ATHENS, Greece – Greece’s parliament on Sunday passed an omnibus reform bill providing for tax hikes, more austerity reforms and a new privatization superfund, which will manage almost all state property.
There was one small dent in the left-led government majority of 153 lawmakers in the 300-member Parliament, with one Syriza party MP voting against the superfund and the contingency mechanism that will trigger automatic spending cuts if Greece fails to meet the targets of its bailout agreement with its creditors.
Greece now hopes the creditors will complete the first assessment of its third bailout program, freeing loan disbursements that will allow Greece to meet its obligations and avoid default.
Greece also hopes the vote on the 7,500-page will open the way to a discussion on easing the terms of its loans.
But it will have to navigate differences between the International Monetary Fund, which call for a generous debt cut albeit with more austerity measures, and the Europeans, chief among them German finance minister Wolfgang Schaeuble, who want no such cuts.
At the end of an acrimonious four-day debate, including in committee, Prime Minister Alexis Tsipras blasted the main conservative opposition and other centrist parties for having supported last August’s third bailout deal, but not the laws that have been voted on as prerequisites for concluding the assessment.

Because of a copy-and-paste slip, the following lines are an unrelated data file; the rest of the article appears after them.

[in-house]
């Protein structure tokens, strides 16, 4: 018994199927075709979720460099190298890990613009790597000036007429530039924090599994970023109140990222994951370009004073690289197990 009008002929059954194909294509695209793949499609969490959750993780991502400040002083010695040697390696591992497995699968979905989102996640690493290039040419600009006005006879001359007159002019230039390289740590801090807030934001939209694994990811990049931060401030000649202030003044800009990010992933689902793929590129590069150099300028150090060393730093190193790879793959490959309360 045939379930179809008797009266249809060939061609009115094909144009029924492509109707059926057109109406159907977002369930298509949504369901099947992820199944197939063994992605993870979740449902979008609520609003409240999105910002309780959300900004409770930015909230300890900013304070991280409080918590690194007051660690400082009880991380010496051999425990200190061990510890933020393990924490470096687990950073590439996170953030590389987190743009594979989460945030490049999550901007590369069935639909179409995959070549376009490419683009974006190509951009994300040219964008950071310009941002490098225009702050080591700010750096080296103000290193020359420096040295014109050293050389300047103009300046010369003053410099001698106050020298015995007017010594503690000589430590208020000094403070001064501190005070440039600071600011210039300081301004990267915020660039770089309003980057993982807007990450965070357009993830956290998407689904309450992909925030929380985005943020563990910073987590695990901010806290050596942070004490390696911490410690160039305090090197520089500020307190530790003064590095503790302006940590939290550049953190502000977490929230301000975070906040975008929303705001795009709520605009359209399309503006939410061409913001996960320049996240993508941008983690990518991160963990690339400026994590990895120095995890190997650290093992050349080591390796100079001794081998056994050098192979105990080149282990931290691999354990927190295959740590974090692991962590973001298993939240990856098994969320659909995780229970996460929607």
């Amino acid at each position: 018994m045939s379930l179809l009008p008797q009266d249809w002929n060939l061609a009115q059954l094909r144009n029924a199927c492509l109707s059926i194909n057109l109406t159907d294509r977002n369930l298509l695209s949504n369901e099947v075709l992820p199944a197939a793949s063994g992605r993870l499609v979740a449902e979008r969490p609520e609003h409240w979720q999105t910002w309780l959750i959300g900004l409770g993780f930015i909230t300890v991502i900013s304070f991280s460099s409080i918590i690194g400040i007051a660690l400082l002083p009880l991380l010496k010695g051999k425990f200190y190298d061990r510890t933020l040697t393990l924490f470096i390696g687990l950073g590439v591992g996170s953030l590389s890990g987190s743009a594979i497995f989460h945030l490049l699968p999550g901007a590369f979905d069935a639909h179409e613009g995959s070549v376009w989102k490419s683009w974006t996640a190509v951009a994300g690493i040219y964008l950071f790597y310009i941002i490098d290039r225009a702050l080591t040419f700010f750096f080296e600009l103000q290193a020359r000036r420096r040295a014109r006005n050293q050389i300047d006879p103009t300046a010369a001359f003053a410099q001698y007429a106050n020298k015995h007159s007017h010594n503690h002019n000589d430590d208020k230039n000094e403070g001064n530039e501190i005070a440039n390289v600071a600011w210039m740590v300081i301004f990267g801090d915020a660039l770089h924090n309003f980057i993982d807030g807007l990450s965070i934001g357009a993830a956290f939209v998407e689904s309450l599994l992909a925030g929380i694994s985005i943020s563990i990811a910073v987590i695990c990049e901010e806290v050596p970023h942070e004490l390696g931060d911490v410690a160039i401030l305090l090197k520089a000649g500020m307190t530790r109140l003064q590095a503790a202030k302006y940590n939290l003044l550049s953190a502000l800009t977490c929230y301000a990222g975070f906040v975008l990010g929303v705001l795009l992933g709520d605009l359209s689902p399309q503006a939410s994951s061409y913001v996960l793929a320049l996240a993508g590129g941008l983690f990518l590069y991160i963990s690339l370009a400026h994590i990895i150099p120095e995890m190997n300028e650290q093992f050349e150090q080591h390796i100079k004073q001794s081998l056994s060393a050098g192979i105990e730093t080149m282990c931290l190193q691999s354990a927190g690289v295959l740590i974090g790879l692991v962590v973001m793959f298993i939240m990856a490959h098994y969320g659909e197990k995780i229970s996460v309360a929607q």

Opposition leader Kyriakos Mitsotakis countered that the bailout terms never included the superfund, which will expire in 2115. He said the precise terms were the results of Tsipras’ failure to negotiate reforms he and his leftist party have never believed in. He said he would prefer spending cuts to higher taxes and would negotiate with the creditors for lower annual levels of budget surpluses (2 per cent of GDP instead of 3.5 per cent) from 2018 onward.
The government majority was momentarily shaken Saturday when the junior partner, right-wing Independent Greeks, objected to freezes in pay hikes for so-called “special categories” of civil servants, including military, police, diplomats, judges, public health service doctors and university professors.
The pay cuts, which would have saved about 120 million euros ($135 million), were shelved and will be partly replaced by bringing forward taxes on Internet users and beer.